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Thailand’s Vaccine Plants to Start Production Later this Year

When Thailand scrambled two years ago to fight the H1N1 pandemic that spread quickly across the world, health authorities hit a roadblock faced by many developing countries: they couldn’t afford enough vaccines without breaking their budget.

Thailand is about to change that with two drug production plants expected to go onstream in 2011 and 2012 that will provide affordable medicines as well as independence from Western pharmaceutical giants during crises.

One plant will manufacture essential medicines while the other will produce seasonal and pandemic flu vaccines for its 65-million strong population, making Thailand one of a handful of countries in Asia building their vaccine-making capability.

In Asia, Japan and South Korea have well established vaccine makers, while China and India are fast becoming substantial vaccine producers manufacturing vaccines against tuberculosis, measles, hepatitis, Japanese encephalitis, rubella, mumps, rabies, pertussis, tetanus, typhoid and influenza.

Like most developing countries in the world, Thailand realised its vulnerability in 2009 when rich nations snapped up as many H1N1 swine flu vaccines as Western pharmaceutical giants could produce.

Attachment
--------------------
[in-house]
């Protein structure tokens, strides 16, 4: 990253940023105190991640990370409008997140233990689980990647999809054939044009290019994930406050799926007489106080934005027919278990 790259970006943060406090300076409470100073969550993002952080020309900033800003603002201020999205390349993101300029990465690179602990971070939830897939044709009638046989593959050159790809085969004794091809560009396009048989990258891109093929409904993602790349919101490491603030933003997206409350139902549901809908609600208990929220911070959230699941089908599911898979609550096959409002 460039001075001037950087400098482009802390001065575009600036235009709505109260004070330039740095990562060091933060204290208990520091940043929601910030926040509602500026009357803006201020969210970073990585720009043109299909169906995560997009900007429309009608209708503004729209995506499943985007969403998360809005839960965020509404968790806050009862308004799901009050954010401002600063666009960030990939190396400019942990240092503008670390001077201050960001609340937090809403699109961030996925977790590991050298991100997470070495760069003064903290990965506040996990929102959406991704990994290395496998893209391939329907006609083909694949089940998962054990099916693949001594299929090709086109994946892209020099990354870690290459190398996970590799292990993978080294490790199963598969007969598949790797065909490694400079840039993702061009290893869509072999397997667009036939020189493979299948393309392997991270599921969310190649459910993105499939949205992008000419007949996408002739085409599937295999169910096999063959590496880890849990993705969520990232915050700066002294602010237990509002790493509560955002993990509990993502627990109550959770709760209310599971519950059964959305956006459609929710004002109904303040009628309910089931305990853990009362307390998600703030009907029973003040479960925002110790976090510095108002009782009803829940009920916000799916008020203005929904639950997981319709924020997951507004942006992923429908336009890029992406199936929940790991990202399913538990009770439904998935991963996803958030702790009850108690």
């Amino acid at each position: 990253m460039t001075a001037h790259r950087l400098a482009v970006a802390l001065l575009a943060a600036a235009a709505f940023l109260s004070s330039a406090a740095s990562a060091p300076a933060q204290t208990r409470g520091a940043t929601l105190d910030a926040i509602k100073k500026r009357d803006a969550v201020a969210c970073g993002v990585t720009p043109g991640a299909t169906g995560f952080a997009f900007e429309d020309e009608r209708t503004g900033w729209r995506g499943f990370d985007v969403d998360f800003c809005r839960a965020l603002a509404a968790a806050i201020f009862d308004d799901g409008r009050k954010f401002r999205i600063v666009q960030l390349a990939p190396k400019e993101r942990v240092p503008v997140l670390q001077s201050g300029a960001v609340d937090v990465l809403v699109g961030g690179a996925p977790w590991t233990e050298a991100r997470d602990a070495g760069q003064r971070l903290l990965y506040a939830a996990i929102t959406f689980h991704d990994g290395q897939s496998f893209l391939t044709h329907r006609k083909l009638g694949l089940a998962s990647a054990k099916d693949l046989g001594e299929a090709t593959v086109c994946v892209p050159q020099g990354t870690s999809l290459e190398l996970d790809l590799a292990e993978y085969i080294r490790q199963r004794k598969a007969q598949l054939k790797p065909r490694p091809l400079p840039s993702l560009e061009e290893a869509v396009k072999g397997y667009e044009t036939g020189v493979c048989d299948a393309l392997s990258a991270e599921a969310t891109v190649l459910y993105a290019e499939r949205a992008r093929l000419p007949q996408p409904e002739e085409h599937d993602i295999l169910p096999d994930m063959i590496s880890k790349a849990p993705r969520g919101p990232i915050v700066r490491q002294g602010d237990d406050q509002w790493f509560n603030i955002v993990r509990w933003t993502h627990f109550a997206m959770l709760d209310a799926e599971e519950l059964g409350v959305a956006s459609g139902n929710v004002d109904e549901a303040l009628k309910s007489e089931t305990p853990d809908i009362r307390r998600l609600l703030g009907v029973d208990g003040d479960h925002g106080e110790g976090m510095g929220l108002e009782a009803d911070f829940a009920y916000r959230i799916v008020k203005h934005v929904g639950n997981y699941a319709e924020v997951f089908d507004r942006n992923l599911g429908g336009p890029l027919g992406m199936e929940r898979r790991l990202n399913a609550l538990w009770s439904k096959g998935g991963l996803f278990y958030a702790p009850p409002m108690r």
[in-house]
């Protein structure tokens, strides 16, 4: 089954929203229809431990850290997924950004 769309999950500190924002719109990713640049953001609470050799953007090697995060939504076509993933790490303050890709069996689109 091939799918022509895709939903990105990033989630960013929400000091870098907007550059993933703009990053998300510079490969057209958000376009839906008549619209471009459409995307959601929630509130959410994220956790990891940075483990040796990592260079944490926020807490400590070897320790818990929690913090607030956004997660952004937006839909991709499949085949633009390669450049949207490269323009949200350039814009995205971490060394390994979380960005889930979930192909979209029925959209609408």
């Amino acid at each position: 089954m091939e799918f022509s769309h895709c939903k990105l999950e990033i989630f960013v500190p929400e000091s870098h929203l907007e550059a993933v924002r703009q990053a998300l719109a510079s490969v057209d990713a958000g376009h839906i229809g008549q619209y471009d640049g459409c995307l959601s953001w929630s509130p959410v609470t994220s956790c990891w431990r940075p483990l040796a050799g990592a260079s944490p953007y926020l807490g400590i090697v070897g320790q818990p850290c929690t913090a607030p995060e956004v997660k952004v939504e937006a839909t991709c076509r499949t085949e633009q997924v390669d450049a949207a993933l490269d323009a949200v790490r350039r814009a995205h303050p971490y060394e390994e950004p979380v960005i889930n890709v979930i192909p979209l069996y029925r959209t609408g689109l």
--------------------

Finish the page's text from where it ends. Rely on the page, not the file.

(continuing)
That forced the World Health Organisation to step in and obtain pledges from countries and partners to donate vaccines to around 100 low- and middle-income countries.

“During the H1N1 pandemic (in 2009), we tried to get money from our government to buy vaccine from Western pharmaceuticals,” said Witit Artavatkun, managing director of Thailand’s Government Pharmaceutical Organisation (GPO), which will manage and operate the two plants.

“But 600 million Thai Baht ($19.6 million) bought us only 2 million doses, and we have 65 million people. The gap is huge.”

The new vaccine plant in Saraburi will employ Russian technology, which was transferred under an umbrella WHO project initiated in 2006 to boost global flu vaccine production capacity, particularly in countries lacking in such technology.

“The plant will be completed in 2012 and produce vaccines for pandemic flu and seasonal flu. It is for national security, not commercial reasons. We produce to cover our population in times of pandemics,” Witit said in an interview.

The vaccine plant will manufacture a trial H1N1 vaccine once it is up and running, and launch its seasonal flu vaccine by 2015.

“We will use the H1N1 as a platform … If we are hit by a pandemic (flu virus) that is a totally different (strain), we can make use of the same process (production chain),” he said.

GPO plans to distribute pandemic vaccines free to Thais in future while seasonal flu vaccines will cost substantially less than imported vaccines.

RAISES PRODUCTION OF ESSENTIAL CHEAP GENERICS

Healthcare is a hot issue in Thailand, a country with wide wealth disparity. While the richest 20 percent of its citizens command 58.6 percent of the wealth, 26.5 percent live on $2 a day, according to the World Bank.

The country is headed for elections in July and its medical and healthcare sectors are closely watching what key candidates have to offer to improve healthcare.

Thailand’s total healthcare expenditure made up 4.3 percent of its GDP in 2009, compared with China’s 4.6 percent and Vietnam’s 7.2 percent.

“What’s the use of a government that doesn’t take care of healthcare or education?” said Saree Aongsomwang of the Foundation for Consumers.